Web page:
FEDERAL COURT UPHOLDS TESTIFYING EXPERTS, INCLUDING MDJW’S CHRISTOPHER MARTIN, IN CASE INVOLVING DISPUTE BETWEEN A LAW FIRM AND ITS MALPRACTICE INSURER
A federal judge in Austin recently denied competing motions to strike filed by a law firm and its malpractice insurer, New York Marine and General Insurance Company (“NYM”). Ryan Law Firm v. New York Marine and General Insurance Company, No. A-19-CV-629-RP, 2021 WL 828494 (W.D. Tex. March 3, 2021) involved allegations by a law firm that NYM wrongfully failed to settle a malpractice suit and thus breached its contract with the law firm and acted in bad faith in handling the claim.
NYM retained one of MDJW’s founding partners, Christopher Martin, to serve as its testifying expert and designated him as such on April 17, 2020. In that designation, Mr. Martin opined that there was no evidence of any Insurance Code violations, violations of any common law standards, or any other improper conduct by NYM. A few months later, the Court dismissed the law firm’s bad faith claims. Mr. Martin issued his supplemental report on January 28, 2021, after the Court made several substantive rulings and depositions were taken regarding issues Mr. Martin raised in his first report. The law firm thereafter moved to strike Mr. Martin as an expert witness, while NYM filed its own motion to strike the law firm’s testifying witness, Dina Cox.
First, the law firm argued that, because its bad faith claims had been dismissed and Mr. Martin’s report included opinions as to whether NYM acted in bad faith, Mr. Martin’s initial report was irrelevant. In response, the Court noted that Mr. Martin’s report touched on many other issues, including the unreasonableness and prematurity of the law firm’s settlement amount with its client, the reasonableness of NYM in refusing to reimburse the law firm for its voluntary settlement, and NYM’s reasonableness in handling the defense of the claim, among others. The Court then found that such opinions were relevant to the law firm’s breach of contract claim, which was the sole remaining issue in the case.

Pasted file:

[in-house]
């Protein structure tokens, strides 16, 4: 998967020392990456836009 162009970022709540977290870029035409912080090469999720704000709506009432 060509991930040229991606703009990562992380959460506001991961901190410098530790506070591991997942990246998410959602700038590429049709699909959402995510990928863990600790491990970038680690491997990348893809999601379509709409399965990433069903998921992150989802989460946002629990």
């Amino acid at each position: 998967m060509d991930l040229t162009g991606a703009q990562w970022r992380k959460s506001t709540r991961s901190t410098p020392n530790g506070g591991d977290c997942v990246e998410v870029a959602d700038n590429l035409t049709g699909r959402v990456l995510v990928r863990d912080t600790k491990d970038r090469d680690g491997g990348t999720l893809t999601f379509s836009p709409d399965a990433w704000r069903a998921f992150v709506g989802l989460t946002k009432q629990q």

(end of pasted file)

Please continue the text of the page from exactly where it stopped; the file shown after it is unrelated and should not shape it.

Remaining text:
Second, the law firm claimed Mr. Martin’s supplemental report should be stricken because it was untimely, given that they believed it was a “new” report and not a true supplementation. The Court roundly rejected that argument as well, holding that Mr. Martin properly supplemented his initial report after the Court issued substantive rulings and additional depositions had been taken that Mr. Martin incorporated into his initial report, and the supplemental report covered the same issues raised in the initial report.
Finally, the law firm insisted that Mr. Martin’s opinions in the supplemental report were speculative. The Court held that whether such opinions were speculative was an issue to be addressed during cross-examination, not a basis for disqualification. Thus, the Court denied the law firm’s motion to strike Mr. Martin as a testifying expert.
The Court also quickly disposed of NYM’s motion to strike Dina Cox, which argued Ms. Cox’s opinions were unreliable because she “cherry-pick[ed] certain facts and ignore[d] other crucial evidence,” holding that such issues could be addressed on cross-examination and were not a proper basis for disqualification.